A coffee-table book on Carnatic music that is neither simplistic nor technical.
Voices Within Carnatic Music; Bombay Jayashri, T.M. Krishna with Mythili Chandrasekar, Matrka; Rs. 1900.
AWALK down memory lane is always a cherished pastime for those to whom the past is as alive as the present. Indeed, the past becomes the present, with one's chosen reality just a thought-pulse away, cached between the yellowing pages of a diary or the whispering rustle of tissue-gauze sheets within a black and white photo album. And when these pathways echo with the glorious strains of music immortalised by great artistes whose names are engraved in the hall of fame, the walk becomes a pilgrimage.
Voices within Carnatic Music, presented by Carnatic vocalists Bombay Jayashri and T.M. Krishna in association with Mythili Chandrasekar, and published by Matrka, directs the spotlight on the music, life and times of seven star musicians who graced the firmament of South Indian classical music. Trailblazers all, they broke new ground, enriching the classical form through their invaluable contribution born of an inner vision. The publication, designed as a coffee-table book, is a compilation of impressions, anecdotes, letters, rare photographs and memorabilia.
She breezed her way into the heart of a nation with Kaatrinile varum geetham (Wind song) and other exquisite melodies in the film "Meera". Then, she proceeded to take Carnatic music to an international audience, captivating heads of state, queens and commoners alike with her unique voice and renditions steeped in devotion. Destiny's favourite child, M. S. Subbulakshmi was gifted with a glittering career that garnered many firsts. It is difficult to find something new to relate about a legend, when so much has already been said. And so, much of the speaking is done by eloquent photographs that capture a spectrum of moods. Here, as in other chapters, the vivid prints sourced from several institutions and private collections are grouped in an attractive layout that makes for an alluring montage. Innovation within the framework of tradition was the concept that underscored the significant changes wrought by the stalwarts. Ariyakudi Ramanuja Iyengar formulated the blueprint of the present-day concert format and proved the efficacy of the medium tempo in krithi rendition.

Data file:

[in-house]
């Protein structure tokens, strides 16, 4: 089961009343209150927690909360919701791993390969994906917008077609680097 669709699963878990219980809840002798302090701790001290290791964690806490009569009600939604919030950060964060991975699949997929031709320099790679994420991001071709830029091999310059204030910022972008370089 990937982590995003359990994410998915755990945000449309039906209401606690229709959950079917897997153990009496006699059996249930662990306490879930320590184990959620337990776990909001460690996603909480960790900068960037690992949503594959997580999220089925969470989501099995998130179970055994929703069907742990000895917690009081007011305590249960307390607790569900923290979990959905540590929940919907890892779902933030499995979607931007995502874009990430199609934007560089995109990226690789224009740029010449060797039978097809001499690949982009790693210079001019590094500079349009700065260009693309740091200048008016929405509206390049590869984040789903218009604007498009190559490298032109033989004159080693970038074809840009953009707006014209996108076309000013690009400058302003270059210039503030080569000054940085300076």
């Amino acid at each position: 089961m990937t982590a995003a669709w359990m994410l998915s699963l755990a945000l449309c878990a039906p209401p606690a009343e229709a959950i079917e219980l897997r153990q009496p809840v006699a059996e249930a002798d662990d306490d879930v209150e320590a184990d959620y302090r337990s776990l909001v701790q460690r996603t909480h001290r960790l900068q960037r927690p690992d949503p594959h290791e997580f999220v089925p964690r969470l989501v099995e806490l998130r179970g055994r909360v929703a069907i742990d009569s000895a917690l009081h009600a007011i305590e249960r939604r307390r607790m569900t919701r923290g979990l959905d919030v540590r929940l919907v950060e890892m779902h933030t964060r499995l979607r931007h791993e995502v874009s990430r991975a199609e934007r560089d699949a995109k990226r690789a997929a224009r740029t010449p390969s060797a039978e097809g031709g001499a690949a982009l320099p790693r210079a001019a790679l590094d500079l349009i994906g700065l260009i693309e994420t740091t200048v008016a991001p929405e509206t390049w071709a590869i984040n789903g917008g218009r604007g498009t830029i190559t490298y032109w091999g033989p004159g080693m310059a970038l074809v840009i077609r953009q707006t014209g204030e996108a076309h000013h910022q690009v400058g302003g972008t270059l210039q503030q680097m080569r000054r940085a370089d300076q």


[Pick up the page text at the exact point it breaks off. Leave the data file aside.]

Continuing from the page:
The power and strength of G.N. Balasubramaniam's voice and high-voltage brigas coupled with his keen musicality sparked a renewed interest in the classical genre in lay listener and connoisseur alike.
Palghat Mani Iyer's amazing mastery over the mridangam and laya intricacies added a new dimension to the rasika's perception of the role of percussion. Tradition was the touchstone of Semmangudi Srinivasa Iyer's rich repertoire that emphasised the importance of patanthara.
Voices Within also dwells on the demons within, particularly when speaking about T.R. Mahalingam and T. N. Rajaratnam Pillai. T.R. Mahalingam, better known as "Flute" Mali, considered the enfant terrible of Carnatic music was the quintessential eccentric genius. Born musician but reluctant performer, in whose hands the lure of the bamboo proved irresistible, he vocalised the flute.
Caught between sorely-tested organisers torn between exasperation and amusement, and wary fellow artistes who nursed a sneaking admiration for his cock-a-snook attitude towards the establishment, the only constant in his fascinated following was the adulation of his audience. Their motto? Expect the unexpected. The sheer sweep of his imagination encompassing the myriad moods of a raga, his exhaustive alapanas and exhilarating flights that lifted his listeners to a higher plane earned nagaswaram vidwan, T.N. Rajaratnam Pillai, the title Nagaswara Chakravarthi.
The narrative is fluent and easy, linking fact and hearsay in a manner that holds interest. The use of a central leitmotif in interludes, such as the oscillation of the swing that marks the passage of hours as well as the chiaroscuro in Ariyakudi's music, is an effective device that evokes a tangible ambience. In addition, the highlighting of the salient aspects of `bani' or style is neither too simplistic nor too technical and deserves mention for making the subject approachable to the reader whose introduction to classical music is through these pages.
It is when encountering certain observations in the context of some artistes' personal shortcomings that one pauses to reflect. Every human landscape encompasses grey areas shadowed by the ironies of fate, inexpressible pain or loss. Areas where shadows are locked into an intensely private space that forbids trespass, more so in a mere passing overview. Therefore, when stating cause and effect in this regard, a deep insight into cause is a necessary prerequisite for any comment on effect, an exercise better left to the biographer.
Behind each artiste's success lay an untold story: the trials, the inner conflict, the sacrifices. But overriding all this, in a triumph of mind over matter, the music emerged, an exultant paean, assuring them a place in the sun. As long as breath sustains life, their music will live on.
For, music was their life breath.
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